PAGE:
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Root for the Nashville Predators and you get the feeling of trashing your archrival's car.
That's no metaphor. Before every home playoff game in Nashville, a local artist named Audie Adams paints a vehicle in the colors and logo of the Preds' opponent, and for a small donation to the club's charitable foundation, fans can step up with a sledgehammer and bash the thing to pieces.
This goofy ritual is a timely reminder that sports at their best let us hate without being hateful. And it's a small but fun example of why the Predators deliver more value to their fans than any other team in North America.
If we were still running ESPN's Ultimate Standings -- which compiled fan surveys and financial analysis to determine which franchises give back the most to fans -- there's no question who would rank No. 1 this year. Nashville made the Stanley Cup finals while charging middle-of-the-pack ticket prices. Beyond that bang for the buck, the Preds deliver eye-popping customer service. In our most recent polls, Nashville topped all NHL clubs in engaging fans through social media, delivering information via mobile devices, making it easy to use the team website and providing avenues for feedback.
Buy a Predators ticket and you'll receive an email telling you about promotions at your game and who's singing at intermissions. Send questions back about parking or food allergies and you'll get a personal reply. "We are in a dialogue with every fan who comes through our gates," says CEO Sean Henry, who has been figuring out how to take care of crowds since he started his career as a busboy at Robert Moses State Park on Long Island, New York.
Nashville was one of the NHL's wobbly forays into the Sun Belt under commissioner Gary Bettman, and a decade ago the franchise was in serious trouble. Bleeding cash, the Predators were so close to moving to Hamilton, Ontario, that season-ticket deposits were being made there. And even after fans rallied to keep the team in Music City, prompting civic leaders and local sponsors to help, it turned out that part-owner William "Boots" Del Biaggio had used fraudulent loans to buy his share of the club. (He wound up bankrupt and spent time in prison.)
Things began to turn around in 2010, when former health care executive Thomas Cigarran took over as chairman. Under Cigarran, Henry and chief revenue officer Chris Junghans, the Predators have balanced the demands of existing fans with the need to keep cultivating new followers in a nontraditional hockey market. This season Nashville says its season-ticket sales are up more than 30 percent, but the team still reserves about 3,000 tickets per game for individual or group sales. Management has also empowered David Poile, the NHL's reigning GM of the year. Before last season, Poile traded Shea Weber for younger, cheaper and just-as-great P.K. Subban. This summer he signed or re-signed Ryan Johansen, Viktor Arvidsson, Nick Bonino and Austin Watson -- all to contracts of different lengths, layering potential defections the Preds will face in the future.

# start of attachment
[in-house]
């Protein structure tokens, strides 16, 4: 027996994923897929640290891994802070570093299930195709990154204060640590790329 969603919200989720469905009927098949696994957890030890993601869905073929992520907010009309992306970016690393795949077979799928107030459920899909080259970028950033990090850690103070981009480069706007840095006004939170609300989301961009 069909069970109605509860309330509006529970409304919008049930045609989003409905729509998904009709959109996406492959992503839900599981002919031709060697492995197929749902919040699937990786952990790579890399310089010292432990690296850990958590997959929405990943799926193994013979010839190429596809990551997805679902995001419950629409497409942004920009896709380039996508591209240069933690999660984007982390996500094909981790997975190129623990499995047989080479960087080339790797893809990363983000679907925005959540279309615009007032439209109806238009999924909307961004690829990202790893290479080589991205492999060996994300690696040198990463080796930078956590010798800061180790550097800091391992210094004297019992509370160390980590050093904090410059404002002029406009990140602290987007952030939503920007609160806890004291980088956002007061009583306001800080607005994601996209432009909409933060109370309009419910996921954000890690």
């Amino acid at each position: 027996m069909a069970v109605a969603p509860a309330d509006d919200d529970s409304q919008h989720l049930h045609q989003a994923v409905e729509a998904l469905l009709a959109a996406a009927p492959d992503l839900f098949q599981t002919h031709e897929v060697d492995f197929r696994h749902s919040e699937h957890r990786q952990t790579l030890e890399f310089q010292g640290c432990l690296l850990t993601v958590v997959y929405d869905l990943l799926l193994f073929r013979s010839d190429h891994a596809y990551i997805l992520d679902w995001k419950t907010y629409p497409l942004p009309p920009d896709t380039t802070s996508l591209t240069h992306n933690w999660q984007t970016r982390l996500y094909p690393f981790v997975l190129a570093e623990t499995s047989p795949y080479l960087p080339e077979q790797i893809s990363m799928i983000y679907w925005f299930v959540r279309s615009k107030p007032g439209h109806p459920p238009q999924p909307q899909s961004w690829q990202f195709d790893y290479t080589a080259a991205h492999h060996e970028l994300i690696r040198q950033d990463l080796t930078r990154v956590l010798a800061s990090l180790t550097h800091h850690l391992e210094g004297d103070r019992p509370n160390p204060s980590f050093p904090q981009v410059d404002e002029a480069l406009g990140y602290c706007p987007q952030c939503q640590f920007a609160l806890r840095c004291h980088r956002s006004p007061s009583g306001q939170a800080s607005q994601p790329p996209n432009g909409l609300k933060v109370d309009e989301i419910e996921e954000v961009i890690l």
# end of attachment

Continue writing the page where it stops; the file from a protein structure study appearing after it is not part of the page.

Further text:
Add it all up and the Predators, who are growing a new generation of fans two decades after their launch, are a team on the cusp. And they are worthy successors to franchises that have excelled in our rankings, such as the Spurs, Packers and Tampa Bay Lightning. These teams offer two big lessons. First, sports look very different to fans paying for their seats than to most sports writers or team executives. Time and again, fans have told us they care more about players giving their best effort, owners providing friendly arenas and teams showing loyalty (to their rosters as well as their communities) than championships. Fans want commitment, not guarantees.
Further, fan value is franchise value. Big league clubs are protected monopolies with huge media deals, so even the Cleveland Browns are worth nearly $2 billion, according to Forbes. But for a team to maximize its value, it needs connections to local sponsors and community leaders and die-hard followers who won't bail when it falters on the field or court or ice. Which is why investing in fans is a better long-term strategy than screwing them.
Since the 2012-13 lockout, Forbes says the Predators' value has jumped by 62 percent to $270 million. As more fans grow up learning to throw catfish onto the Nashville ice, it's a good bet those numbers have just started to take off.